NWAC Leadership Training And Strategy Planning Workshop Report

Zimbabwe Energy Workers Union (ZEWU)

Introduction
The union held a National Women Advisory Committee (NWAC) Leadership Training and Strategy Planning Workshop on
7 – 10 May 2017 at the Rhodes Hotel in Nyanga. The workshop was co-sponsored by CSC Belgium and ZEWU.

Brief Background
This workshop was held to orient the women leadership, which had recently been elected into office at the October 2016,
4th National Women’s Conference held in Kariba. It was also to enable the NWAC leadership to develop a Strategy Plan
which would guide them in the execution of their mandate in office during their tenure.

Participants
M. Madzamba
E. Majuru
F. Mpofu
J. Masiya
E. Zvomuya
S. Penduka
B. Natunga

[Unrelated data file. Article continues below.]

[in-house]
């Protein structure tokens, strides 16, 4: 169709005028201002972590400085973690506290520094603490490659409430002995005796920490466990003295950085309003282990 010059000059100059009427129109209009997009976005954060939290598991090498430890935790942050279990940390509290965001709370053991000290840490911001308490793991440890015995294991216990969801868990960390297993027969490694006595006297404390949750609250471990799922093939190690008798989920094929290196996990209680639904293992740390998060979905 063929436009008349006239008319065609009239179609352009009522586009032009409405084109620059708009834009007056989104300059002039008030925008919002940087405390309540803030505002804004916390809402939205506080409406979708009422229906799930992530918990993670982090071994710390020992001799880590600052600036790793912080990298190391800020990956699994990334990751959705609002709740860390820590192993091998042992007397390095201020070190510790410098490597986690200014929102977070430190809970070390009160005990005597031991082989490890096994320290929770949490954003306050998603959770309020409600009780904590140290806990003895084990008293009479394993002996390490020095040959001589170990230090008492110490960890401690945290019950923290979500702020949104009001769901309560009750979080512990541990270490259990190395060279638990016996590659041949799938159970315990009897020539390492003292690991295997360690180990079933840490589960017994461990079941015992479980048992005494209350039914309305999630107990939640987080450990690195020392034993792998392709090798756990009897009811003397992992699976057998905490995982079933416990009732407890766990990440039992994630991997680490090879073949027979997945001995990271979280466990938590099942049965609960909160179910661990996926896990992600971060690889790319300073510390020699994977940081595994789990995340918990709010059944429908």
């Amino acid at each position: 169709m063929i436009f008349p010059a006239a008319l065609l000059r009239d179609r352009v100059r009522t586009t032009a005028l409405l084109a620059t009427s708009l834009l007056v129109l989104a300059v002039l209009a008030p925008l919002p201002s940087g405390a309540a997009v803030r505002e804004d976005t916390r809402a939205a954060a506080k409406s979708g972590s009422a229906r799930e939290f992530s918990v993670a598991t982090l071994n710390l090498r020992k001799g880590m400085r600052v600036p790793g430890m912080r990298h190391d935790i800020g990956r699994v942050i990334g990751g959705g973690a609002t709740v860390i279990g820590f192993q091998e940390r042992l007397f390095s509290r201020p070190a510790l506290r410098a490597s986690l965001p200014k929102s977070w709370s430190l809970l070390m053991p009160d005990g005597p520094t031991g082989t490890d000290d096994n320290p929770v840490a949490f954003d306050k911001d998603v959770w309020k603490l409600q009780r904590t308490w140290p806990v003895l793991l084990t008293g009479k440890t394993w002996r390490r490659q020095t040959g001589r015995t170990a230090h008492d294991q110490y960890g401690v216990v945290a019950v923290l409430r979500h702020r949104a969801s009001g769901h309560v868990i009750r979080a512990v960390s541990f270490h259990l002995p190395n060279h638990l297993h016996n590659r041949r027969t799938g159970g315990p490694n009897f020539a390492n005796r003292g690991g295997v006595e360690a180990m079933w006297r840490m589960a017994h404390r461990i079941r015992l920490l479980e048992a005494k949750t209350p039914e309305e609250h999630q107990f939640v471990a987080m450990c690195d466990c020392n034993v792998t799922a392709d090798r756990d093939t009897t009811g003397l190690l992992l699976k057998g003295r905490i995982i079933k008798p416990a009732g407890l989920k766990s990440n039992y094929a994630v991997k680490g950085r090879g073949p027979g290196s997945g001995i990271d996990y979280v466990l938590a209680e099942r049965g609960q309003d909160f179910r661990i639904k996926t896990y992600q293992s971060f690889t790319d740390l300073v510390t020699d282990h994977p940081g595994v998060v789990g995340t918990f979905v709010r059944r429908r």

S. Phiri
T. Mutsvami
P. Marume
M. Kazungu
C. Jokonya
C. Mboto
N. Ruguva
B. Ndebele
15 out of the 17 members attended the workshop as two could not manage due to personal reasons.

Facilitators
M. Chikuni (General Secretary)
P. Chenyika (Education and Training Officer).

Present
A Chitambo (President)
M. Mugabe (2nd Vice President)
B. Masvine (NEC Member Nyanga – Rusape)
J. Franco (Strategic Partner – CSC Belgium)

Welcoming Remarks
NEC member for the Nyanga / Rusape constituency, comrade B. Masvine, welcomed everyone to the town of Nyanga and
wished them a fruitful workshop. She thanked the leadership of ZEWU for recognizing the important role, a structure like
NAWC just as the Youth, played in union building and quality service delivery to members.

Official Opening
The President, Comrade A. Chitambo, enjoined all the participants to be attentive and also participate in the activities as it
was critical for every one’s input to be incorporated in the final document which was to be crafted by the members
themselves with technical assistance from the facilitators.
She emphasized the importance of the NWAC structure and urged women to be serious and also support each other in
ascending to leadership positions in the union pointing out that it was anomalous that there was only one woman in a
Presidium of seven as if there were no women in ZEWU.

Workshop Objectives